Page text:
Did John Belushi die from cocaine?

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Reason's Jacob Sullum posts an interesting discussion in the Hit and Run blog, reacting to a New York Times story last Sunday titled "Cocaine: Hidden in Plain Sight." The NYT article observed:
[F]or a generation that has not had its John Belushi to drive home the dangers of drug abuse, references and even use [of cocaine] are open, casual, even blatant.
Did Belushi actually die from cocaine, though? Sullum quotes addiction psychologist Stanton Peele on the topic:
John Belushi did not die from cocaine and heroin use, and our saying he did is a feeble way of trying to suppress the horrible conclusions his death suggests. This man did everything he could to guarantee he would not survive. It is at least as correct to say that he died of cigarettes, overeating, and alcohol as to blame his death on one or another—or more than one—illicit substance.
Bottom line, there is more than one way to destroy yourself -- it's not always the drugs, even if drugs are in the mix. By the way, former CASA #2 man Herb Kleber figures prominently in the NYT piece. This is a bit of minor history about Kleber from a 1996 article I put together for our original print newsletter, The Activist Guide:
In the June 2 edition of the Jellinek Quarterly, a book review of a Ph.D. dissertation on HIV among drug users in Amsterdam referred to comments made by Dr. Herbert Kleber, of the Center on Addiction & Substance Abuse at Columbia University, that the author felt were motivated by ideology and conflicted with objective scientific findings. In a speech titled "Harm Reduction or Harm Production," Kleber said that HIV rates among drug users in the Netherlands had increased, and attributed it harm reduction programs like low-threshold methadone programs, needle exchange projects that he claimed "extended the addiction." An audience member pointed that HIV among drug users in the Netherlands had gone down, not up, and cited articles published in some of the most prestigious international journals. Dr. Kleber admitted that he was not familiar with those articles.
Check back soon for a Chronicle review of the new book by continuing CASA #1 guy, Joe Califano.
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Who actually does die from cocaine?

In response to the Belushi article - I have had personal experience concerning medical examiners and drug-related death.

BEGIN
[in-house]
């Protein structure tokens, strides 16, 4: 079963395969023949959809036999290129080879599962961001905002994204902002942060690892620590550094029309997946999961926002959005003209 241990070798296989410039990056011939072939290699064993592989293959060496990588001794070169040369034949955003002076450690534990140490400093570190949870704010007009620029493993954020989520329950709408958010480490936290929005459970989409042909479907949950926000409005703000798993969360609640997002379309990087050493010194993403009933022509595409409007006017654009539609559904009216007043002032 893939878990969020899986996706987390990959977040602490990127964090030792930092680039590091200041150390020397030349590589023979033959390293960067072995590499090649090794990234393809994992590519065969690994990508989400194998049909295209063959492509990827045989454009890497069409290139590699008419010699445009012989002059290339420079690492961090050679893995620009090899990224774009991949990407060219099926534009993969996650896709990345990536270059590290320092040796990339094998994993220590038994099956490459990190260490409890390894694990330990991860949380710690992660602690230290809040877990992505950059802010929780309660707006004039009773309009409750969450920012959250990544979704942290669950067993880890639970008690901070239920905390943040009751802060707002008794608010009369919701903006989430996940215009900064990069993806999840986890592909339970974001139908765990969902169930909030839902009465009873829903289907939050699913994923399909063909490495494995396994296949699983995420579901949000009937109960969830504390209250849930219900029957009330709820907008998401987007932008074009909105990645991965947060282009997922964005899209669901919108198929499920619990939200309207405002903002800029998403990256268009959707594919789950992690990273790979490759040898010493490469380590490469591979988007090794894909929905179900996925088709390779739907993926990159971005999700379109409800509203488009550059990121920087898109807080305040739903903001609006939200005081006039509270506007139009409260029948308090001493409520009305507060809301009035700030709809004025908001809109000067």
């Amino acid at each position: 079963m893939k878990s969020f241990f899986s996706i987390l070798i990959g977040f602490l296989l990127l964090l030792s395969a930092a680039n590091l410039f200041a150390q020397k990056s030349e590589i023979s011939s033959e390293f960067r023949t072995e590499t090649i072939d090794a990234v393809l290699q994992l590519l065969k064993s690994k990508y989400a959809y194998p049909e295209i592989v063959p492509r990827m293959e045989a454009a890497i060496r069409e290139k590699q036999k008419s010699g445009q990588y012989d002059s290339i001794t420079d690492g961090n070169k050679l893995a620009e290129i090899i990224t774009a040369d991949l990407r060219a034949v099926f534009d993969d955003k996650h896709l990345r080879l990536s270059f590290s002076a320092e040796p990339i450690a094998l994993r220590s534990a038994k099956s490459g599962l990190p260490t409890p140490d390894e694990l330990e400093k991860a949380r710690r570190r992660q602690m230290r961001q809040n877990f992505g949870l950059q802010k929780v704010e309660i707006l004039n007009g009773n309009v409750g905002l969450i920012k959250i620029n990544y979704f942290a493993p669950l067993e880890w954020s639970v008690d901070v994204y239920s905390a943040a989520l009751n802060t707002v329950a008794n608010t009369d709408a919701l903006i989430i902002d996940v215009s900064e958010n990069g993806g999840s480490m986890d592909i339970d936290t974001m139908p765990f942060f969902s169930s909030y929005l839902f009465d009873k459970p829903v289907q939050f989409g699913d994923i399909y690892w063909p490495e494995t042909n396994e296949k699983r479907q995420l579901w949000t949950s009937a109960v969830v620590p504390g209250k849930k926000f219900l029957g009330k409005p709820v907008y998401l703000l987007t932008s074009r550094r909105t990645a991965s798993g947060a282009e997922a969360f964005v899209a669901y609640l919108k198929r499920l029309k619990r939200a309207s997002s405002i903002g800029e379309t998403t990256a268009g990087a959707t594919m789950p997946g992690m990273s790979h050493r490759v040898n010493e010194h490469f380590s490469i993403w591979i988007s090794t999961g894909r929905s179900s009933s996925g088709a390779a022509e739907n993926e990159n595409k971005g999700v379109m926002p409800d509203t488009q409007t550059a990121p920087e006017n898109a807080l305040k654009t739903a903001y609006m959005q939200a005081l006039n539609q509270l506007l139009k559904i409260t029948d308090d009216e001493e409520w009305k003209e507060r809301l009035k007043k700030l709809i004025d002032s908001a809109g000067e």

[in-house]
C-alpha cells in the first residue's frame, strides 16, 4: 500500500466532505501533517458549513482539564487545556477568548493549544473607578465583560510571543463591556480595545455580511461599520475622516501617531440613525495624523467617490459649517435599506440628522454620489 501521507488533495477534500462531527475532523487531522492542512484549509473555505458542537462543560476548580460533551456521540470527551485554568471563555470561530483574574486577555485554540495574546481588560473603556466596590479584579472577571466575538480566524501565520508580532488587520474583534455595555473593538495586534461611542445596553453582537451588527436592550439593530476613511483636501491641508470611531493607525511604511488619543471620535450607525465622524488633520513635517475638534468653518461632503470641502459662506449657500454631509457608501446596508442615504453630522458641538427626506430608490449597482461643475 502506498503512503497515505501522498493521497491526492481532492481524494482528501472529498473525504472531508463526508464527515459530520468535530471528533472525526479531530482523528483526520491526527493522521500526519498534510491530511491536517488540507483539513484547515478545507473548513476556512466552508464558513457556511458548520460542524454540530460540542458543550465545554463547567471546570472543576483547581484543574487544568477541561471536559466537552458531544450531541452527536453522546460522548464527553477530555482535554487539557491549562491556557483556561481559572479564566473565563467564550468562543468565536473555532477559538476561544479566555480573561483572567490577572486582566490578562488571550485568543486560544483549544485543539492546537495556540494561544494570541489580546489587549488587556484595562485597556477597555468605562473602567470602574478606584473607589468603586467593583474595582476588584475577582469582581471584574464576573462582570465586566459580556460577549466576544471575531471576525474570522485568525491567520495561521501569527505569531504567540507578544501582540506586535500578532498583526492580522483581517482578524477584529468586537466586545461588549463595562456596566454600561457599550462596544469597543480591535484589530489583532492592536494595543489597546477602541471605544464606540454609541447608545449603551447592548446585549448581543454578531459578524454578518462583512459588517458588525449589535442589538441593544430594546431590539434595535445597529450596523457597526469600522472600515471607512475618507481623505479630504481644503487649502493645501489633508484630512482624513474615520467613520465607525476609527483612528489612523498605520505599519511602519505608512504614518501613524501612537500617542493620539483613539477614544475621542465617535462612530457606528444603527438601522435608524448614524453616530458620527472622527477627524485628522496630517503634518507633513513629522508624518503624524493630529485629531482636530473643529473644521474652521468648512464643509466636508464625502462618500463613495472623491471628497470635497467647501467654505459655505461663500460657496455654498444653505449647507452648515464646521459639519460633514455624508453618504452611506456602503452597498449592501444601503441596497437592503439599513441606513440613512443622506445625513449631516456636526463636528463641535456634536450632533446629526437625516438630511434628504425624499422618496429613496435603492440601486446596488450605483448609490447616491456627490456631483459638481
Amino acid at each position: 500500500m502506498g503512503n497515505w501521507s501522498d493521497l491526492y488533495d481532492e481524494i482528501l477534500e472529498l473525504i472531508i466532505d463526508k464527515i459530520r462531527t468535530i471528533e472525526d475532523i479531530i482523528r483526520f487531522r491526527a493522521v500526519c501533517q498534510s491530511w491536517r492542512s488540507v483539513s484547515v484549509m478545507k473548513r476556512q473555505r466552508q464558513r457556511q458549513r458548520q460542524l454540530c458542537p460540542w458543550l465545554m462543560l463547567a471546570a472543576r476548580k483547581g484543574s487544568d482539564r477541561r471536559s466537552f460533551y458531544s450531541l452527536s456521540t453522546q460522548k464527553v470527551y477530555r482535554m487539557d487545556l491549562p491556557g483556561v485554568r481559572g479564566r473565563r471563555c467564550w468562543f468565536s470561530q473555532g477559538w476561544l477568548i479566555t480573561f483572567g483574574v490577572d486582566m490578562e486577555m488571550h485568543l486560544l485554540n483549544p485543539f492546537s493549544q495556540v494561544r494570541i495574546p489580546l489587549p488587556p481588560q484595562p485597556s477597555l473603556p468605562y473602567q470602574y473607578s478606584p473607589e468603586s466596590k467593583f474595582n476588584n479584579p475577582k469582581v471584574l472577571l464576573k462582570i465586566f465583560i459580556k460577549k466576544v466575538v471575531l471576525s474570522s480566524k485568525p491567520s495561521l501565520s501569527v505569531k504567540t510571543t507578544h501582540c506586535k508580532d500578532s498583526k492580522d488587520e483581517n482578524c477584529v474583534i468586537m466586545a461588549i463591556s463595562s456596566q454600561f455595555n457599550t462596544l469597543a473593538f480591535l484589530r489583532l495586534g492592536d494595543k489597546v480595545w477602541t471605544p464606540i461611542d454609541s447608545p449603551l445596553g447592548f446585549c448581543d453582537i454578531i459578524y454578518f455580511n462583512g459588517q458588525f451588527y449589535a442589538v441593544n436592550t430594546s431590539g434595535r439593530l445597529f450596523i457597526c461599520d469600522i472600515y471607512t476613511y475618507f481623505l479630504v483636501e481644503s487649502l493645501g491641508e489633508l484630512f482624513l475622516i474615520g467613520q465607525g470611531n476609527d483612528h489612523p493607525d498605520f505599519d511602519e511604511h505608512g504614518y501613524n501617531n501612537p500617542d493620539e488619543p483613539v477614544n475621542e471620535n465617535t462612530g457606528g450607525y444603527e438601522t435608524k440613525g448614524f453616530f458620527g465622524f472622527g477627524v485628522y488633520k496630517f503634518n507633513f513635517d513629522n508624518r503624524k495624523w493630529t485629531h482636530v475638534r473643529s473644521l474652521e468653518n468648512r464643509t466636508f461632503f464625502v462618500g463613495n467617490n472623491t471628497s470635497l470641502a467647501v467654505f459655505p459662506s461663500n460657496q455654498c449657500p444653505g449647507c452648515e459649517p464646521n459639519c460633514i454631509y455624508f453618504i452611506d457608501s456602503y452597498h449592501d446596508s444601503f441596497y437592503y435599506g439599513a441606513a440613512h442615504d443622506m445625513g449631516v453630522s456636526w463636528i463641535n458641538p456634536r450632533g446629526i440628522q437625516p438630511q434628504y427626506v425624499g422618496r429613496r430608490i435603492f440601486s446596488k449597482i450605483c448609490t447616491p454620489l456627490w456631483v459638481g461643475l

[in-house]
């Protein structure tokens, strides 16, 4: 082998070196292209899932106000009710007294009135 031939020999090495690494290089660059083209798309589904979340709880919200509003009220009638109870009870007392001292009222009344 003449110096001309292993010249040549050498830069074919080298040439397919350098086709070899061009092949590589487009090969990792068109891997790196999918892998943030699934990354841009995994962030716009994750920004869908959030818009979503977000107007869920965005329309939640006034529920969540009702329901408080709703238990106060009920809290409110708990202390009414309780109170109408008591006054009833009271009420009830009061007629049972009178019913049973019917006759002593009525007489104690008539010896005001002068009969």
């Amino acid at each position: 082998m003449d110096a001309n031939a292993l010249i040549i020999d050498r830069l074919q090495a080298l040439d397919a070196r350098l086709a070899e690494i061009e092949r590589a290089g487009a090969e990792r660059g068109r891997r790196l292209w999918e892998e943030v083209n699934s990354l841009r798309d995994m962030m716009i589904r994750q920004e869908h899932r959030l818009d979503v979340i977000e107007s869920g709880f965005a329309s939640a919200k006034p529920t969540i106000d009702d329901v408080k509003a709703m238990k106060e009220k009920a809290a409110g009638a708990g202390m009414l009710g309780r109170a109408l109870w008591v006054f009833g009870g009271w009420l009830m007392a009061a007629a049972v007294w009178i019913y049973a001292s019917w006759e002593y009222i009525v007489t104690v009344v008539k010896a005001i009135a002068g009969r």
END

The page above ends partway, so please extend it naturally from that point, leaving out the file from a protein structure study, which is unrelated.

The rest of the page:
When my uncle died, he was found face down on his kitchen floor, and the police were called. They searched the residence and the police report indicated that the place was spotlessly clean and there were no signs of either violence or drugs/alcohol in the residence. The medical examiner detected "trace amounts" of cocaine in his blood. Now in case anyone reading does not realize what "trace" means, it is basically how they characterize detectable amounts of a substance which are not high enough to claim as toxic or intoxicating. The medical examiner also indicated that the cause of death was a heart attack. So - his death certificate says "cocaine related heart attack". This is the juice that they use to feed their propaganda machine. The M.E. did not consider any of the following:

- he had two previous heart attacks, attributed to arterial blockage
- he was instructed for years by his doctor to stop eating bacon by the POUND, and other various bad dietary habits
- he was instructed by his doctor to stop smoking, again for years before his death
- ditto for alcohol
- he did not follow ANY of his doctors advice
- the traces of cocaine were exactly that, traces .. not current intoxication

My uncles position on his bad health habits was "why do I want to live for 30 more years miserable when I can live for 10 more happy", and that is pretty much what he got.

I guess now, it is what it is, but he was turned into yet another statistic for the drug czar to use in his self-perpetuation propaganda, but those who matter know he did not die from cocaine. I just think its positively atrocious for the system to play games with people in this manner just to have fluff for their agendas.

Forced overdose

The cocaine John Belushi OD's on came from an LAPD evidence locker.  He wasn't forced to keep taking it, but was strongly encouraged by a police snitch called Cathy Smith to keep doing more, so he wouldn't leave the apartment which the police were planning to raid later that day.

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